We’re celebrating all kinds of culinary holidays at the Oyster offices this week, and of course we can’t turn down an excuse to chow down on a hot dog — loaded with the works, please. So in honor of today being National Hot Dog Day, we’ve rounded up a few of our favorite spots across the states to feast on this American staple. Sorry, baseball game not included.
Established in 1928, The Varsity has since opened numerous outposts around Atlanta to accommodate the continuously growing demand for its delicious hot dogs. An array of condiments are available, but it seems the locals like to top their dogs with some cool coleslaw. The downtown location in particular is always lively, and the W Atlanta puts you within easy reach.
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July is National Ice Cream Month (thank you, President Reagan!), and we think that calls for a celebration. And considering the fact that we’re hotel experts, our ideal way of commemorating the monthlong event is with a little getaway — plenty of ice cream included. Therefore, we rounded up 10 hotels that love ice cream, gelato, and frozen yogurt just as much as we do. The proof? They all have their own ice cream parlors on-site. So whether in Hawaii or Miami, you can cool off this summer and grab a scoop of mint chocolate chip at these yummy spots! (P.S. July may be National Ice Cream Month, but we think you can enjoy these parlors all year long.)
The 790-room Loews Miami Beach Hotel is a luxurious mega-resort with attentive service and a big, freeform pool overlooking a beautiful stretch of beachfront. The hotel has a spa, gym, several upscale restaurants, and a convenient South Beach location. Families are drawn to the hotel for a list of supervised activities for kids and, of course the SoBe Scoops ice cream shop, with not only ice cream but also plenty of other sweet treats.
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Resorts and mega-hotels certainly have their perks, but few stays can feel as personal or as cozy as one at a quaint bed-and-breakfast. While the level of luxury and service can vary greatly from one B&B to another (some claim the status simply by offering free bagels each morning), we’ve had the good fortune of holing up in some particularly charming bed-and-breakfasts across the states. From romantic rooms that maintain the property’s historic flair to absolutely glorious breakfast buffet spreads, these twelve bed-and-breakfasts offer the very best in the U.S.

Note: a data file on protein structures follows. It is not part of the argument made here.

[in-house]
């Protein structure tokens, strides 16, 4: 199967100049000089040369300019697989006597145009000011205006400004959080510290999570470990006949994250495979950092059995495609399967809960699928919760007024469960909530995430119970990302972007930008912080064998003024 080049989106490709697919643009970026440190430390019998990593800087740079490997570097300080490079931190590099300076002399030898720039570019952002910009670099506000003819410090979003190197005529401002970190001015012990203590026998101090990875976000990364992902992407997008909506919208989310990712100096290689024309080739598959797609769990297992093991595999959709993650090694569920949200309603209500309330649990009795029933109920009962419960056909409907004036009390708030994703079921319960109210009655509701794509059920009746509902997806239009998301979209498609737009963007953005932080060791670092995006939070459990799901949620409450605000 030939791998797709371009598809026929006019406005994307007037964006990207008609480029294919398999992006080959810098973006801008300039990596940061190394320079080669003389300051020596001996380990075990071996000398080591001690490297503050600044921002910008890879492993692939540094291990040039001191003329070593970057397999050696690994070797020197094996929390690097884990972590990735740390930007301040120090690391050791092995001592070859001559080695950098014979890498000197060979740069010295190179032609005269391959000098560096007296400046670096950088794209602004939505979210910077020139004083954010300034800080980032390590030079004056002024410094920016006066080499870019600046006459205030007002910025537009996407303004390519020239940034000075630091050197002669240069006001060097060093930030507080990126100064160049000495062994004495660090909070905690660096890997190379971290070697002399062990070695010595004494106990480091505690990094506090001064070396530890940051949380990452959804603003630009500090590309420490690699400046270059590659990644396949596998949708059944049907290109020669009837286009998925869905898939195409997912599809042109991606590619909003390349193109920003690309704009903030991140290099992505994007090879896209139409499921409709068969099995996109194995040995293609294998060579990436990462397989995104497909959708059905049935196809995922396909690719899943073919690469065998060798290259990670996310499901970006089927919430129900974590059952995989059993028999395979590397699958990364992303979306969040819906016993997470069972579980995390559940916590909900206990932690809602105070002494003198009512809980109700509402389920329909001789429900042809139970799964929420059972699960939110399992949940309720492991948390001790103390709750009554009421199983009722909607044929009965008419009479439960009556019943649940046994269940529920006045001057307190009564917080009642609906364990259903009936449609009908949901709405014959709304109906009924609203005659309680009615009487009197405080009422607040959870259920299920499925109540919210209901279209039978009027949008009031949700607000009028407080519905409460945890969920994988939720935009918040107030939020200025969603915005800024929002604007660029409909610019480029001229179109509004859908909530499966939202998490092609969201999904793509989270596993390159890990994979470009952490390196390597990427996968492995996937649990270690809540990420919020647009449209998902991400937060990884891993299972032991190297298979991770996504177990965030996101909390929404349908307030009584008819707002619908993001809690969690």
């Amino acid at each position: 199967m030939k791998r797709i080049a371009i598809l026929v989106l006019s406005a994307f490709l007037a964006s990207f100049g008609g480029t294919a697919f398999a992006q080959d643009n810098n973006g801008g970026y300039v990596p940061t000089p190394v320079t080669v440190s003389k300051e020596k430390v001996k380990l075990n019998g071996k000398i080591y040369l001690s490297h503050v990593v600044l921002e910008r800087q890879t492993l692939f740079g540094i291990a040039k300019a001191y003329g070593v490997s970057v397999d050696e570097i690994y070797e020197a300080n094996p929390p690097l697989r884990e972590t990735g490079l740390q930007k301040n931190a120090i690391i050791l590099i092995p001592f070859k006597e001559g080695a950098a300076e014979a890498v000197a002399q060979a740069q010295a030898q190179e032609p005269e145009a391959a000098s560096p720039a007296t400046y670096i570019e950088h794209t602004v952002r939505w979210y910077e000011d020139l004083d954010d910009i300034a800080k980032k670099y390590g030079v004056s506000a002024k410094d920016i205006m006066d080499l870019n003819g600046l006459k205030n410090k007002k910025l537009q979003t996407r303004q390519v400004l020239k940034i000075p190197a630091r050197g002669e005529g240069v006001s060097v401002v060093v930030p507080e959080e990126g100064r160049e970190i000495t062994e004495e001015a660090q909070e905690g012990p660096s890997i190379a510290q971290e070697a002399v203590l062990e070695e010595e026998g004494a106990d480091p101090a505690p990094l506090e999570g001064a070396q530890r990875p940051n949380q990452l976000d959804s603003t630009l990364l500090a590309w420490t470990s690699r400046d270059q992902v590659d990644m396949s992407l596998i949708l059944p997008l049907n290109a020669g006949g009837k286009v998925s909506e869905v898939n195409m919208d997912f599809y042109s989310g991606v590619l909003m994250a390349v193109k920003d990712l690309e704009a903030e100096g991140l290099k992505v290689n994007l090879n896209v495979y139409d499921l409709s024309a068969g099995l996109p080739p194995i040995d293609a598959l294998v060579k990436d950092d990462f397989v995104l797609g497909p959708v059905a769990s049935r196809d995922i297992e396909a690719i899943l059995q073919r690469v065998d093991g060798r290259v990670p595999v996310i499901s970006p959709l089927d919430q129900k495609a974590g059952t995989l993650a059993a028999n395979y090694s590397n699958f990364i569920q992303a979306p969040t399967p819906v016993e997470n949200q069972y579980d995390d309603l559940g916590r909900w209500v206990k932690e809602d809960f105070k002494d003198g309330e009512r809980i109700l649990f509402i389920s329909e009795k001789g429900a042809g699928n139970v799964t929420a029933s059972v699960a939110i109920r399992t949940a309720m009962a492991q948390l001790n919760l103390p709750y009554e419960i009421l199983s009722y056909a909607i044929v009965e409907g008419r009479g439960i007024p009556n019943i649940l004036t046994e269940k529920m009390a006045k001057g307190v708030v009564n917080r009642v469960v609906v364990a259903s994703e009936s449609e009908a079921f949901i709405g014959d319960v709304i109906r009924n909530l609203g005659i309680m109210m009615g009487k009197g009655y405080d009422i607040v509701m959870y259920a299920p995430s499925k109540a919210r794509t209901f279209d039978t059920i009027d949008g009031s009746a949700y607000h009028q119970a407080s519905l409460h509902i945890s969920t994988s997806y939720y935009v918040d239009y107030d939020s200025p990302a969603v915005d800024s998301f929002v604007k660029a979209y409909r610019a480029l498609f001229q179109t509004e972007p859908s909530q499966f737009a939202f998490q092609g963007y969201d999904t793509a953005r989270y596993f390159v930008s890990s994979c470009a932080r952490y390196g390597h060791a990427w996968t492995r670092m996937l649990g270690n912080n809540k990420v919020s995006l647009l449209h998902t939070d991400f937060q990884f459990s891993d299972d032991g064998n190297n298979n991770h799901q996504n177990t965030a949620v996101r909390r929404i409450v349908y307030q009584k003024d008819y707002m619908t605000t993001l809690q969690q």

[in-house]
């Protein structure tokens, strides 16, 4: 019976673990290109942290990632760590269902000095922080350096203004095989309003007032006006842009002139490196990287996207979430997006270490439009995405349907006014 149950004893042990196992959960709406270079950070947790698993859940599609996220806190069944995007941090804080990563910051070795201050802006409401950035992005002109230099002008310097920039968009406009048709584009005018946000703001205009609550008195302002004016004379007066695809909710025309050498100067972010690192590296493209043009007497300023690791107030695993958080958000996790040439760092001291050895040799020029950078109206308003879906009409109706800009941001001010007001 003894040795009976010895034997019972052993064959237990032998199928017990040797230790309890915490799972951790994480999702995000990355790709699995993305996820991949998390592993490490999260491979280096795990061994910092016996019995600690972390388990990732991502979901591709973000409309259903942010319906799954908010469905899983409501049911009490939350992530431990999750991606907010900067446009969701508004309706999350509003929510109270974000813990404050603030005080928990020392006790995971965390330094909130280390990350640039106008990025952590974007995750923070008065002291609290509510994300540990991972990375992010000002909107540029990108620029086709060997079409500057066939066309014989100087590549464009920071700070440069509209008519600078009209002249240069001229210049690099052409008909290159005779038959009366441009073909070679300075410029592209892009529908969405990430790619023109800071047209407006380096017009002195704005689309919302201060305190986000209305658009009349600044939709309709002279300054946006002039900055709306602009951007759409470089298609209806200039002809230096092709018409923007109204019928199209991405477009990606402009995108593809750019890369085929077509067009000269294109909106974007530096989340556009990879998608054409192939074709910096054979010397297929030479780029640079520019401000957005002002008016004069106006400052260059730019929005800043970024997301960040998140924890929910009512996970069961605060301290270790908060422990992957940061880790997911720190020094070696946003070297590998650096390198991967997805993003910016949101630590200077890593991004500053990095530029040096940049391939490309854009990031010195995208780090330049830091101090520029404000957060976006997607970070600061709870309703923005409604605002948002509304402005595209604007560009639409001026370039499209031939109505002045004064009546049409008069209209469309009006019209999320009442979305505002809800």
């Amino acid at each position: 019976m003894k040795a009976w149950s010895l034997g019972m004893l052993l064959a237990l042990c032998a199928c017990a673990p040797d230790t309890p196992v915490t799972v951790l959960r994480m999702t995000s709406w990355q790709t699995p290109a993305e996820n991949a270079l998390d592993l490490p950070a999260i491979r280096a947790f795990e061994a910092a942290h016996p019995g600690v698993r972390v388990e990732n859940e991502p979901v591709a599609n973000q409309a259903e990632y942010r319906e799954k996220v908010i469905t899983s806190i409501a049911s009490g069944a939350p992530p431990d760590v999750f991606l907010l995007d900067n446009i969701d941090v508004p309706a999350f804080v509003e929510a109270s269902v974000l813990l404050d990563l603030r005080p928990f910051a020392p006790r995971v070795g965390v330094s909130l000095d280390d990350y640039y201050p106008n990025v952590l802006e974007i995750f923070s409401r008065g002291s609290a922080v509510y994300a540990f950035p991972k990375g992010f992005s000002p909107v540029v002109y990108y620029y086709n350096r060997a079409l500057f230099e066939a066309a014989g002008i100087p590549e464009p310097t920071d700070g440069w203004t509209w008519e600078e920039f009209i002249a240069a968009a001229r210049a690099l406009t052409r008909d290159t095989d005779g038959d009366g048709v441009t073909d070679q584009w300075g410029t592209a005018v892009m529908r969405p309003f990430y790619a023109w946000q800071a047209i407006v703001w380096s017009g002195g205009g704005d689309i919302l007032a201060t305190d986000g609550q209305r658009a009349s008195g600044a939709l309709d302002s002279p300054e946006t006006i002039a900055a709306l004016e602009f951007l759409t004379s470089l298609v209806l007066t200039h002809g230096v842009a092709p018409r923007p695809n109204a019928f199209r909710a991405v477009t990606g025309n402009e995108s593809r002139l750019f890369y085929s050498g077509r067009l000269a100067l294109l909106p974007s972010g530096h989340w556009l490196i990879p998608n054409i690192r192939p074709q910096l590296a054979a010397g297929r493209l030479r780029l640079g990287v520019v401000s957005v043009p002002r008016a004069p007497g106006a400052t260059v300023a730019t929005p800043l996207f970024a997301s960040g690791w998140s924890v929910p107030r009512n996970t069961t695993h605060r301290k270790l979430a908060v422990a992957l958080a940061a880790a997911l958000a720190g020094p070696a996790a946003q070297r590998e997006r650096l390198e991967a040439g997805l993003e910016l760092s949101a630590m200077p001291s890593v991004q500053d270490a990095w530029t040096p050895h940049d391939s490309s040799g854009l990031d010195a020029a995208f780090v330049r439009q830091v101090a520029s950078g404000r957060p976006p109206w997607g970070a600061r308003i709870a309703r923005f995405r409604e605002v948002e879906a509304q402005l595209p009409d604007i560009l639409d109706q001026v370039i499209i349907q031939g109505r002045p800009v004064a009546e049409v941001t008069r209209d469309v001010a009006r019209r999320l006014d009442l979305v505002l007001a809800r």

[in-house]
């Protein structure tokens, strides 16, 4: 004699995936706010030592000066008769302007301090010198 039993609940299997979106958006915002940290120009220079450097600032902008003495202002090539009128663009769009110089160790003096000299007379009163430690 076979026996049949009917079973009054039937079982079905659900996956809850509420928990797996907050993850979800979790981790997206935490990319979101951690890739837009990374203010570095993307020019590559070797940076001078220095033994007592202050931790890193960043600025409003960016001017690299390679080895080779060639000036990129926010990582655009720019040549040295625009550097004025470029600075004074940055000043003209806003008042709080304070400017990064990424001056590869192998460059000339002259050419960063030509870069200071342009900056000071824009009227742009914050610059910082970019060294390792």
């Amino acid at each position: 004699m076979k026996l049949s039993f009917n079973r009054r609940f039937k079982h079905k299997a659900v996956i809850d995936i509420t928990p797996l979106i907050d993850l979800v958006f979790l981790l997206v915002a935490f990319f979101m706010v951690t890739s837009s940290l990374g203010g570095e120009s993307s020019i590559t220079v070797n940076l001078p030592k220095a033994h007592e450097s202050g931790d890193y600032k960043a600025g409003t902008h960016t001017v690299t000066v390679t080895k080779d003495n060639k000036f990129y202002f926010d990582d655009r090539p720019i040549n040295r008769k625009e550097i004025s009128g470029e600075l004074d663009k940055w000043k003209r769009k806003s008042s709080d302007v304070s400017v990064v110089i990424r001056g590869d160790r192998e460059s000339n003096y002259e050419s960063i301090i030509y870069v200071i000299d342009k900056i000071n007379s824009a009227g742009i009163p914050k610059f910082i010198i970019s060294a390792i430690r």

The 15-room Savannah Bed and Breakfast Inn was built in 1853 in the southern end of the historical quarter of Savannah and is listed in the local register of Historic Inns. Each room has individual character, but all are decorated in a formal, traditional style with four-poster beds, oriental carpets, and shelves stocked with books. The inn is renovated and bathrooms are modern, but certain period features, like steep, narrow staircases, remain. Breakfast included in the daily rate is excellent and southern-inflected; afternoon tea and evening cookies are also served. Rooms are available in four carriage houses and assorted nearby cottages.
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Some may turn up their noses at America’s “unrefined” grub, and others may stare in horrified shock at our portion sizes (which is understandable) and our tendency to fry everything (also understandable). But our great U.S. of A is home to some pretty great eats — many of which you’ll likely chow down on this holiday weekend. So here we bring you eight quintessentially American dishes in seven amazing American cities (because, after all, New York does both bagels and pizza better than any other destination we know).
Lobster rolls are about as “New England summertime” as you can get, and though destinations like Cape Cod, Martha’s Vineyard, and the Hamptons all claim to do them better than the rest, we crown Nantucket the winner. Almost every restaurant on the island offers their signature variation of a lobster roll, but Millie’s — with a restaurant and a food truck — is known to serve up one of the best.